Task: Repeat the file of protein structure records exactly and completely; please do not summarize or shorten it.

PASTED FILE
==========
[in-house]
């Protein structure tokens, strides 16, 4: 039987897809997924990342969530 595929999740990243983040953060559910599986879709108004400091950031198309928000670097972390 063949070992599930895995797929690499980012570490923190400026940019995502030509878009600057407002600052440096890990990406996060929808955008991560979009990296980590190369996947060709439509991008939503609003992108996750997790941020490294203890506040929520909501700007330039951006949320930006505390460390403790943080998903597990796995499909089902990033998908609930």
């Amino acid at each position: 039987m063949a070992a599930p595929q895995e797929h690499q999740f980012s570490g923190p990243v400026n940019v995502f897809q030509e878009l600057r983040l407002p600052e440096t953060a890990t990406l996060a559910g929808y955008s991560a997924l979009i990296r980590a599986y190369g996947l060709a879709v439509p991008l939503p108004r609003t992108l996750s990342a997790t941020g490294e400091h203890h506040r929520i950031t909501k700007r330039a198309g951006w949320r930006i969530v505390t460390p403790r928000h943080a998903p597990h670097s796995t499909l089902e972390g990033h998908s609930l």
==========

[in-house]
């Protein structure tokens, strides 16, 4: 039987897809997924990342969530 595929999740990243983040953060559910599986879709108004400091950031198309928000670097972390 063949070992599930895995797929690499980012570490923190400026940019995502030509878009600057407002600052440096890990990406996060929808955008991560979009990296980590190369996947060709439509991008939503609003992108996750997790941020490294203890506040929520909501700007330039951006949320930006505390460390403790943080998903597990796995499909089902990033998908609930």
């Amino acid at each position: 039987m063949a070992a599930p595929q895995e797929h690499q999740f980012s570490g923190p990243v400026n940019v995502f897809q030509e878009l600057r983040l407002p600052e440096t953060a890990t990406l996060a559910g929808y955008s991560a997924l979009i990296r980590a599986y190369g996947l060709a879709v439509p991008l939503p108004r609003t992108l996750s990342a997790t941020g490294e400091h203890h506040r929520i950031t909501k700007r330039a198309g951006w949320r930006i969530v505390t460390p403790r928000h943080a998903p597990h670097s796995t499909l089902e972390g990033h998908s609930l």